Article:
Programme

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The CHR’s Dullah Omar Centre for Critical Thought in African Humanities (DOCCTAH) was launched on 20 February 2015, when Hassan el Geretly and Neo Muyanga delivered the first Distinguished Lecture in African Humanities and Letters at the College of Cape Town, Athlone.

El Geretly founded the company, El Warsha, in Cairo in 1987. The company finds its inspiration in the streets of Cairo, in the endangered popular culture of Egypt. It is involved with storytelling, an ancestral and widespread tradition in Egypt. Over the last 20 years, El Warsha has developed a large repertoire of Egyptian songs, tales and sketches, and has also worked with testimonies from the 2011 revolution in Egypt.

Born in Soweto and a co-founder of Cape Town’s Pan African Space Station, Neo Muyanga writes music plays, chorus songs and works for chamber and large ensembles. He tours widely as a solo performer and in various band guises. While an artist-in-residence at the CHR in 2013, Muyanga investigated the aesthetics of the liberation song, as represented in collections of audio and video recordings at the UWC-Robben Island Mayibuye Archives, located at the University of the Western Cape (UWC). He also performed at concerts and with various musicians and groups, including El Warsha, one of Egypt’s oldest independent and most successful cultural troupes, during the Johannesburg Workshop in Theory and Criticism (JWTC), hosted by the Wits Institute for Social and Economic Research (WISER) (28 June – 2 July, 2013). The aim of this workshop was to tease out and compare the aesthetics of protest song and story-telling modalities in South Africa and Egypt.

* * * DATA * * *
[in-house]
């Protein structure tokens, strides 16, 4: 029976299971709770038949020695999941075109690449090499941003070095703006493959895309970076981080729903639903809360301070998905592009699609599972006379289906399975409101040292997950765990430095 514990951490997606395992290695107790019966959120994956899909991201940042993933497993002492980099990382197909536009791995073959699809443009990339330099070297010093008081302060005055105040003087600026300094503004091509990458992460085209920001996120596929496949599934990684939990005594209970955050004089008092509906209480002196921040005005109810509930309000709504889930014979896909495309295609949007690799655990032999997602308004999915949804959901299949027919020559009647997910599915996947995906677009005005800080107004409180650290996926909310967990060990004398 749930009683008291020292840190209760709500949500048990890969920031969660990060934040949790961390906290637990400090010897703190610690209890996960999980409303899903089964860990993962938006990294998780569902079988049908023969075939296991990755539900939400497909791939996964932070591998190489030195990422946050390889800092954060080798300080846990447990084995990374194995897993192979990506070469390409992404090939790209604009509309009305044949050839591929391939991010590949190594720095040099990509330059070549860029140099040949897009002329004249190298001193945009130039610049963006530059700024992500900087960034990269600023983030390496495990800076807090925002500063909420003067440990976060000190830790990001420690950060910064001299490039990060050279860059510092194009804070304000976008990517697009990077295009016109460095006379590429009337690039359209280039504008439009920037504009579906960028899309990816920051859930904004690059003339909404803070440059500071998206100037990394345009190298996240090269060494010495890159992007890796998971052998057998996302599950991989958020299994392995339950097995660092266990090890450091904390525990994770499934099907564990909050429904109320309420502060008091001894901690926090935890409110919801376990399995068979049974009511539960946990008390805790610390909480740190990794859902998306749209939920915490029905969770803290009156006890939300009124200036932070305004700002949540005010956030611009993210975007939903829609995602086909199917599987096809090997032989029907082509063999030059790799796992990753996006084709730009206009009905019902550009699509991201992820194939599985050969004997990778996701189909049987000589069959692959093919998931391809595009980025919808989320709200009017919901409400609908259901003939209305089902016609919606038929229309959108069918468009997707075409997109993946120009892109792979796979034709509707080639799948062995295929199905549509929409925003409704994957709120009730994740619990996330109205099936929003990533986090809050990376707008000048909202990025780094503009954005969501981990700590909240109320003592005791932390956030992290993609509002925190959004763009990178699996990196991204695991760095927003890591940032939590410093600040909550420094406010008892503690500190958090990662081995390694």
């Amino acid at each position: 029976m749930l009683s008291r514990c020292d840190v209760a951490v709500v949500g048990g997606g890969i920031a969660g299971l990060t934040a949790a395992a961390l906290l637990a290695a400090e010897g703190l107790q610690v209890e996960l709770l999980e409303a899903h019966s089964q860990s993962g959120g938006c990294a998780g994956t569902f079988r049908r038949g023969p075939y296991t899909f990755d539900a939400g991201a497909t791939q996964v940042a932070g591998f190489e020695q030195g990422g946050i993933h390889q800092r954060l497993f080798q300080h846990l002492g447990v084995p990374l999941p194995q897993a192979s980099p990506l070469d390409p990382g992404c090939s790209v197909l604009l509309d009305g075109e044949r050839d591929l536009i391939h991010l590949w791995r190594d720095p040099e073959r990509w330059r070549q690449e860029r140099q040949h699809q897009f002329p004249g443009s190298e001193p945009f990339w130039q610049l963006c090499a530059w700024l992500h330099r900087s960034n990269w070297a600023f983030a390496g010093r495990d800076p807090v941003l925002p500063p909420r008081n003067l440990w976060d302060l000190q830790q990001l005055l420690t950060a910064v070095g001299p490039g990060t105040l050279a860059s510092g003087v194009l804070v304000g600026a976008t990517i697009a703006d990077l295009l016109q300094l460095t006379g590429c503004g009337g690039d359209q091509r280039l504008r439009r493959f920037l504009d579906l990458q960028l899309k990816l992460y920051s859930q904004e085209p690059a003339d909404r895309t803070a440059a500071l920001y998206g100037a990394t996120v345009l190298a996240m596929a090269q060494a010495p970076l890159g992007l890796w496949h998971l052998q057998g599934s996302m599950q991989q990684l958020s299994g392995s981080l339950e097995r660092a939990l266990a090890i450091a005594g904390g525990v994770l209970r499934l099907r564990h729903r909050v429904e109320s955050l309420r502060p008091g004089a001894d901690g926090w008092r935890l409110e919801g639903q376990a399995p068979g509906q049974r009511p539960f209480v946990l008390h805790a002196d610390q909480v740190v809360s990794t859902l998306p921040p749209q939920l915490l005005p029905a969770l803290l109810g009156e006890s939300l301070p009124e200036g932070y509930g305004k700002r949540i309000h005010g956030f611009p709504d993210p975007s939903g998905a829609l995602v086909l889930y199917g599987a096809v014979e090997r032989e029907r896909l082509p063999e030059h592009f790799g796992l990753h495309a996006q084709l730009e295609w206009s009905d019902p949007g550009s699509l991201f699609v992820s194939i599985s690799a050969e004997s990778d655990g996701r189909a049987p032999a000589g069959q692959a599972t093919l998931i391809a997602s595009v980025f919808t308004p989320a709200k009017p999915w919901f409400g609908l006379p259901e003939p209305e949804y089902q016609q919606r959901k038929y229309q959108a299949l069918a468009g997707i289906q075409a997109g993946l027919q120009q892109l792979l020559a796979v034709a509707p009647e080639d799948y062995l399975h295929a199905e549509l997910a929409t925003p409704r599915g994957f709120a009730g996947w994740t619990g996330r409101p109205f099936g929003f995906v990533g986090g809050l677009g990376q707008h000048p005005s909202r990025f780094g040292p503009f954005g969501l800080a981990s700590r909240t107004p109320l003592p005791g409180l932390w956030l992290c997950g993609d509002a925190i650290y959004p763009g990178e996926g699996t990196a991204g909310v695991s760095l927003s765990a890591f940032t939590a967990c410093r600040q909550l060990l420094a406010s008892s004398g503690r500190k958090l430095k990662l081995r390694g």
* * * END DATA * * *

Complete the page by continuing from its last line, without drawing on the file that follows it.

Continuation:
The second Distinguished Lecture in African Humanities and Letters at the Dullah Omar Centre for Critical Thought in African Humanities was delivered by musician Tina Schouw at the College of Cape Town, Athlone, on 13 May 2015. The title of her lecture was ‘Reflections on Music Making and Memory’, during which she also performed original material.

Schouw is a singer/ songwriter /musician and author. Her song writing is an eclectic blend of musical styles, which includes jazz, folk, pop and Brazilian. From 1987 to 1990, at the invitation of the Anti Apartheid Movements abroad, she performed in the Netherlands, Belgium, Germany, Switzerland and Sweden. There she performed her original material, which was steeped in socio-political commentary. After 1994 her song writing took a more personal turn and focused on her personal reflections on love, life and humanity. During the early 90s, she performed in various Broadway revues and musical theatre productions in South Africa. She played the lead role of Mary Magdalene in Jesus Christ Superstar; Lady Thiang in The King and I. Since 1996 she has produced her own shows, showcasing her original material, and performing at various South African theatre and music venues, including Artscape and the Baxter Theatre in Cape Town; PACT in Pretoria; the Market Theatre in Johannesburg and the Playhouse Theatre in Durban.

Schouw has performed at the Cape Town International Jazz Festival; the National Festival of the Arts in Grahamstown; and the Voorkamer Festival in Darling. In September 2008 she was invited to perform in the Netherlands at the “Royale Theatre Carre”. On 27 February 2011, she launched her second adult CD, “Winds Call” with a concert at the Oude Libertas Amphitheatre, which included a stellar cast of supporting musicians. She is an active member of the NPO, I Am Somebody, who runs Mentorship and Rites of Passage Programmes for youth from diverse backgrounds. She is also a board member of POSA (Performers Organization South Africa). Currently she is working on three writing projects. She continues to enjoy performing for private and public events, teaching and using music as a creative tool for healing.

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